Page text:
- Advertisement -spot_img
15 C
Bradford
Monday, June 27, 2022

Khadijah’s search for a new liver as her quality of life deteriorates

A 34-year-old woman with a rare liver condition is searching for a new liver as her quality-of-life wanes due to the disease.

A woman living with a rare liver condition is searching for a live liver donor as her quality of life deteriorates due to the disease.

Khadijah Afza, 34, was born with biliary atresia, a condition that causes regular infections in her bile duct and liver, which is thought to only affect one in 15,000 births in the UK.

At only nine weeks old, Ms Afza received life-saving treatment but spent her childhood regularly in the hospital due to her liver condition and other complex medical needs.

She often suffers from cholangitis, an inflammation of the bile duct system, which has a number of symptoms including fever, nausea and vomiting, low blood pressure and lethargy, which sometimes results in stays at the hospital.

Now in her mid-30s, Ms Afza is searching for a new live liver donor to improve her quality of life as she waits to receive one on the NHS waiting list.

Ms Afza is searching for a live liver transplant as hers is not working well anymore.

Her mum and full-time carer, Nudrat Mirza, describes her as a “remarkable young woman,” who is an artist that enjoys painting, listening to music, going to museums and galleries and is a caring, sensitive person with lots of friends.

She said: “Khadijah was born with a very serious life-threatening condition called biliary atresia. She had a major surgery when she was nine weeks old, which was a new surgery at the time, founded by a Japanese surgeon and researcher.

“We knew when she was born that she would need a liver transplant. Often babies and young people born with biliary atresia need a transplant sooner in life, so it’s a credit to her at 34 years old.

“Khadijah has been in and out of hospital all of her life with the condition cholangitis. Unfortunately, she was born with a liver that was diseased which means it cannot regenerate itself. She is frequently ill now, and her quality of life is poor. Every time she falls ill with the condition, her liver gets more damaged.”

A live liver donor is a person who gives part of their liver to someone with liver failure who needs a transplant. This could be a friend or family member, or someone they do not already know.

“Khadijah is a remarkable young woman, she is an artist who enjoys painting, listening to music, going to mueseums and art galleries” – Nudrat Mirza.

According to the NHS, approximately 900 people in the UK undergo liver transplantation every year.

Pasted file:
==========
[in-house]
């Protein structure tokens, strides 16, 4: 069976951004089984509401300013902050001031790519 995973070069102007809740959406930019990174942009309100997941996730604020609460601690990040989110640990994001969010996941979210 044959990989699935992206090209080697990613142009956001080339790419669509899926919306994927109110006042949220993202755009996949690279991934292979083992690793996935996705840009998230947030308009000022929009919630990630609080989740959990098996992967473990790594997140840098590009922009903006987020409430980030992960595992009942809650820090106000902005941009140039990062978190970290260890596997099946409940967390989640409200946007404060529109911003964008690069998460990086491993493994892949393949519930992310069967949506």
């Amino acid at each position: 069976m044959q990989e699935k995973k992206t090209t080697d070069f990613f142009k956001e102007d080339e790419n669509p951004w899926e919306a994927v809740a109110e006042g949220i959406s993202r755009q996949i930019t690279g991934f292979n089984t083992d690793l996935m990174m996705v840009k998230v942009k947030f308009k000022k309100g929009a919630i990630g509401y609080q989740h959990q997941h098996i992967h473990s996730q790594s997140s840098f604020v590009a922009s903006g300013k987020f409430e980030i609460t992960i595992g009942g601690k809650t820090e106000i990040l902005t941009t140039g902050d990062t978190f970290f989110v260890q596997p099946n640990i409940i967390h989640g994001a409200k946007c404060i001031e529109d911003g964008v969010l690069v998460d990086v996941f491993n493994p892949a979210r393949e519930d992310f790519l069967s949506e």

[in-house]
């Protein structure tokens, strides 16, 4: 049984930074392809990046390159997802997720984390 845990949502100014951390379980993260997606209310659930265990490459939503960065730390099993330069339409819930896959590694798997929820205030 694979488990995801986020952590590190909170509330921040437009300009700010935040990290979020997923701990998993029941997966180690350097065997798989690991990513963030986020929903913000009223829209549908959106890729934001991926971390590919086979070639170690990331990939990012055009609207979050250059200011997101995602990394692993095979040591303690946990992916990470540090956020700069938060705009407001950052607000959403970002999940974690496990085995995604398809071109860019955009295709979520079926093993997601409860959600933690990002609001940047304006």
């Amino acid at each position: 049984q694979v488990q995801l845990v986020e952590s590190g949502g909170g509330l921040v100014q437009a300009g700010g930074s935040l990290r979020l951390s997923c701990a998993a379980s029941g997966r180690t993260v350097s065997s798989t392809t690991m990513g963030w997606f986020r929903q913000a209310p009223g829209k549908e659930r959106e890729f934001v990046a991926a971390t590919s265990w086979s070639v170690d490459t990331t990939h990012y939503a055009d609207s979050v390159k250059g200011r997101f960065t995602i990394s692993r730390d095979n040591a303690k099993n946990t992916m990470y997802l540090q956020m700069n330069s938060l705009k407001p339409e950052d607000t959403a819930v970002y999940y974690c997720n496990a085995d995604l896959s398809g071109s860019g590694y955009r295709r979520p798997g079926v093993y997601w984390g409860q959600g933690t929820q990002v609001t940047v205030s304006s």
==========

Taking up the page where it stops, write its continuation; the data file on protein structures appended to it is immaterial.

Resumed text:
Ms Afza enjoys painting and listening to music in her free time.

At the end of each year, around 600 people with liver disease on the UK transplant list are not transplanted and are still waiting for a liver – and the numbers are growing.

Fifteen to twenty percent of patients on the transplant list die or are removed each year whilst waiting for an organ. Unfortunately, there are simply not enough livers donated by people who have died for these patients.

The average waiting time for a liver transplant from someone who has died is approximately 137 days (4.5 months). For some people with common blood groups such as O, the wait can be 244 days (8 months) as more blood group O recipients are waiting for a transplant. For patients with end-stage liver disease, this is a long time. According to the NHS, Currently, three in 100 liver transplants performed in the UK are from living donors and the majority of these are for children.

Ms Afza’s mum says her daughter has been on the waiting list for over two years. She added: “We’re requesting a live liver donor because Khadijah has been on the list at St James’s Hospital for two years. The list used to be regional but now it is national. Patients who have little time to live are the highest priority.

“When Khadijah goes into the hospital, she gets higher on the list, but she responds well to medicine, recovers and her priority drops. Live donor transplants have a high rate of success which is why we are requesting one so she can live a better life.”

To be considered as a live donor, one must complete a donor health questionnaire, which can be found on Leeds Teaching Hospital’s website, here.

Criteria include being younger than 50, having a BMI below 30, being a non-smoker and fit and well. One must also be a compatible blood type to Khadijah, who is blood type O.

- Advertisement -spot_img

Latest News